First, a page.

Only surgery can remove tumor from soccer

Updated: 2011-12-31 07:59

By Chen Weihua (China Daily)

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Only surgery can remove tumor from soccer

The trials of some top Chinese soccer officials and referees on corruption charges, which started in Northeast China a week ago and will continue into 2012, have implications far beyond the world of sport.

Just a week into the hearings, we have heard soccer officials, players and fans lamenting that severe punishment, such as relegating some 20 teams involved in bribery, would cripple the sport for at least the next couple of years.

That may be true, for the number of teams, led by the top performers Shandong Luneng and Shanghai Shenhua, which have bribed soccer officials and referees is really big. Relegation would mean the strongest teams being forced to play in the A League instead of the top-tier Super League next year. But such concerns are myopic. If the teams involved in bribery and other scandals are not dealt with seriously, the damage would multiply and last longer than one can imagine.

Any leniency, such as bending rules and laws, will send a wrong signal, prompting many to think that it's OK to fix matches and bribe officials because one can get away by paying just a small fine. Once that happens, we would never be able to cleanse the sport, which would be a tragedy not only for Chinese soccer, but also the nation as a whole.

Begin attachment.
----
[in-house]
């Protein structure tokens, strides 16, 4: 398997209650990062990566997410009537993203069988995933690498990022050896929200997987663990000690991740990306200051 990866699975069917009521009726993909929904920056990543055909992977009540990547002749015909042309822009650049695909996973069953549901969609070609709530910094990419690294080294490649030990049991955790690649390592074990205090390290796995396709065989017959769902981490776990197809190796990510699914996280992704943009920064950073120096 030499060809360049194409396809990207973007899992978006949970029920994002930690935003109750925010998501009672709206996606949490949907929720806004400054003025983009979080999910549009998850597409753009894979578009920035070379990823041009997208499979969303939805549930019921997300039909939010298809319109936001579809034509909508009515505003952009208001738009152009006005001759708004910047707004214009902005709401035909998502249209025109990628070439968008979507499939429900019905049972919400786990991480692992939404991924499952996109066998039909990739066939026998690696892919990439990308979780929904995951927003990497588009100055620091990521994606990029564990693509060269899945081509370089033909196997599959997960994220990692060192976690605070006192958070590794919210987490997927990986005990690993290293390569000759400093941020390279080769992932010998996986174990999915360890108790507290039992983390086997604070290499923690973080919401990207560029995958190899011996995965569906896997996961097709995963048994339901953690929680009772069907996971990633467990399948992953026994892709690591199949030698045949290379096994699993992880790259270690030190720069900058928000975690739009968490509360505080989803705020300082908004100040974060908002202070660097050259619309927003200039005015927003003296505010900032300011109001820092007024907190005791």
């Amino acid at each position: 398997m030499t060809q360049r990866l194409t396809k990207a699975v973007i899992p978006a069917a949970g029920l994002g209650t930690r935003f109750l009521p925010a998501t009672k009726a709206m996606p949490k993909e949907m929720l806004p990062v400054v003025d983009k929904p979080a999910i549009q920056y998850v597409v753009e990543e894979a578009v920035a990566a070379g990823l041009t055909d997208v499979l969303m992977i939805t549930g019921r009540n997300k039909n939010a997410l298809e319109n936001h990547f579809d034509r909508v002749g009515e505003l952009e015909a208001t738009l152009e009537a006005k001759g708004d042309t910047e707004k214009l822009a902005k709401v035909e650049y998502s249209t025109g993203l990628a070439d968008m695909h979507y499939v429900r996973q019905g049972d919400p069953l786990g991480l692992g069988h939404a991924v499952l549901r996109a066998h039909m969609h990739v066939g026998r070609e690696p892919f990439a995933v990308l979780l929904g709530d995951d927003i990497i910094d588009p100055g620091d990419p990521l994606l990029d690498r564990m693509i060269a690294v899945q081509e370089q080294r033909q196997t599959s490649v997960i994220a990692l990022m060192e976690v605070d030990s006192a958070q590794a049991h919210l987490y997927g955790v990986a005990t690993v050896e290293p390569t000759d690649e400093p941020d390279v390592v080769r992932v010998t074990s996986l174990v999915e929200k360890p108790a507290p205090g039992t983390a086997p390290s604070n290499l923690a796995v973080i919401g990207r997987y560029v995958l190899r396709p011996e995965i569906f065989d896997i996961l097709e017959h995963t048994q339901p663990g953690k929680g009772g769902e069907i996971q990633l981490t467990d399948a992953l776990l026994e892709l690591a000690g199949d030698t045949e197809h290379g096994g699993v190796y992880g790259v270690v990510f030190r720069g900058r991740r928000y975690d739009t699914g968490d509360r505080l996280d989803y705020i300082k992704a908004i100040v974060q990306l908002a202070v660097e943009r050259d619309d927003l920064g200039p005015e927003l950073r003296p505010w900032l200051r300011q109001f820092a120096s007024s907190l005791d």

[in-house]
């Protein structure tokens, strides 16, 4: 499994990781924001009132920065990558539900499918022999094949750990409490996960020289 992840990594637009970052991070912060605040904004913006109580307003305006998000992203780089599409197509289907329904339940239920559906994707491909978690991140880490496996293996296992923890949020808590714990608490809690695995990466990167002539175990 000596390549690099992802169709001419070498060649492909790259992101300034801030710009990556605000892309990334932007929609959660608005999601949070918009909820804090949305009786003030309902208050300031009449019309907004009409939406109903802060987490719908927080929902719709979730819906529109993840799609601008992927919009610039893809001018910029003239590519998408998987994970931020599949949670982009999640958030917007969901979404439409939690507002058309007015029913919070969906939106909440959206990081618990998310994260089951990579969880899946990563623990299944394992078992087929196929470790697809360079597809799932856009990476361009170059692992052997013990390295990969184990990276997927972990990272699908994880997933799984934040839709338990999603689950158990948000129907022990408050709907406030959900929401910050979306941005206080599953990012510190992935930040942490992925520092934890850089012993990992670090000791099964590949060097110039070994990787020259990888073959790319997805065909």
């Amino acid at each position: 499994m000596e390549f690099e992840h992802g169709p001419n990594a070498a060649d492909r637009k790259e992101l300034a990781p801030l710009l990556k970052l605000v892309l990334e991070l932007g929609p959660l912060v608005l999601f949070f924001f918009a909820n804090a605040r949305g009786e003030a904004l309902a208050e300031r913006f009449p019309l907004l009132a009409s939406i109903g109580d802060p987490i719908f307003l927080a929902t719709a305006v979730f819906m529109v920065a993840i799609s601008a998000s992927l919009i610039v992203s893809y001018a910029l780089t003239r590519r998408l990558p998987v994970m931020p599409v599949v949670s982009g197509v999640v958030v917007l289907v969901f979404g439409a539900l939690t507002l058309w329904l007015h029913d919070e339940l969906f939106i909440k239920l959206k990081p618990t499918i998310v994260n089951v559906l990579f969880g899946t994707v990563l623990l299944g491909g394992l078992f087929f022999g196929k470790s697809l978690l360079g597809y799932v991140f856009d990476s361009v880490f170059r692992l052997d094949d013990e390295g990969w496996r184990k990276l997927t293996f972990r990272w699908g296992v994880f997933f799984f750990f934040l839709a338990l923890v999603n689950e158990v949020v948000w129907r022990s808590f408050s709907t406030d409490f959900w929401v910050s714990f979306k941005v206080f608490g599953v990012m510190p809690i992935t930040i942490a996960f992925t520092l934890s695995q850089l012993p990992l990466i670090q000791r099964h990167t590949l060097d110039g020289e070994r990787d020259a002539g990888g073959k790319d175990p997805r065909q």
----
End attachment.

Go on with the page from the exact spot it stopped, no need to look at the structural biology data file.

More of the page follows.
The trials of the soccer officials and referees reflect our attitude toward corruption, against which people have been complaining the most for at least the past decade.

What Xie Yalong, former vice-president of the Chinese Football Association, has said is both shocking and revealing. Though he admitted receiving 200,000 yuan ($32,000) as bribe from Shandong Luneng and 50,000 yuan from the agent for Ratomir Dujkovic, former head coach of China's Olympic soccer team, Xie insisted that he was not corrupt while talking to China Central Television.

We have heard such shameless statements before. It's not hard to find some people sympathizing with senior government officials who have been imprisoned for taking several millions of yuan in bribe. Somebody could even say: "He was a capable official and imprisoned for taking just a couple of million yuan, while many who have taken ten times more are still at large."

Xie's statement reflects his audacity and crooked bent of mind. Has corruption permeated society to such a level that even a bribe of almost a quarter million yuan seems like a misdemeanor to many people?

For years, the disastrous and humiliating performances of their local and national teams have broken the heart of Chinese soccer fans. And bribery, match-fixing, gambling and other illegal activities have rubbed salt into their wounds.

No wonder, the ongoing trials have drawn the attention of people beyond the sphere of soccer. People want the authorities to implement the rule of law and show a strong resolve to punish the guilty so that justice prevails in the end. They want to know whether our moral standards, eroded by widespread corruption, could still be restored. They are no longer interested in hollow rhetoric; they want action.

Some may argue that it is impossible to revive Chinese soccer's health without rooting out corruption from all other areas of society. There may be some truth in the argument. And that's precisely why, instead of only antibiotics, we need a thorough incisive surgery to rid society of the tumor of corruption.

The trials of the soccer officials and referees and the punishment meted out to the teams involved in bribery scandals could be the first major incision to remove the tumor.

The author, based in New York, is deputy editor of China Daily US edition. Email:

(China Daily 12/31/2011 page5)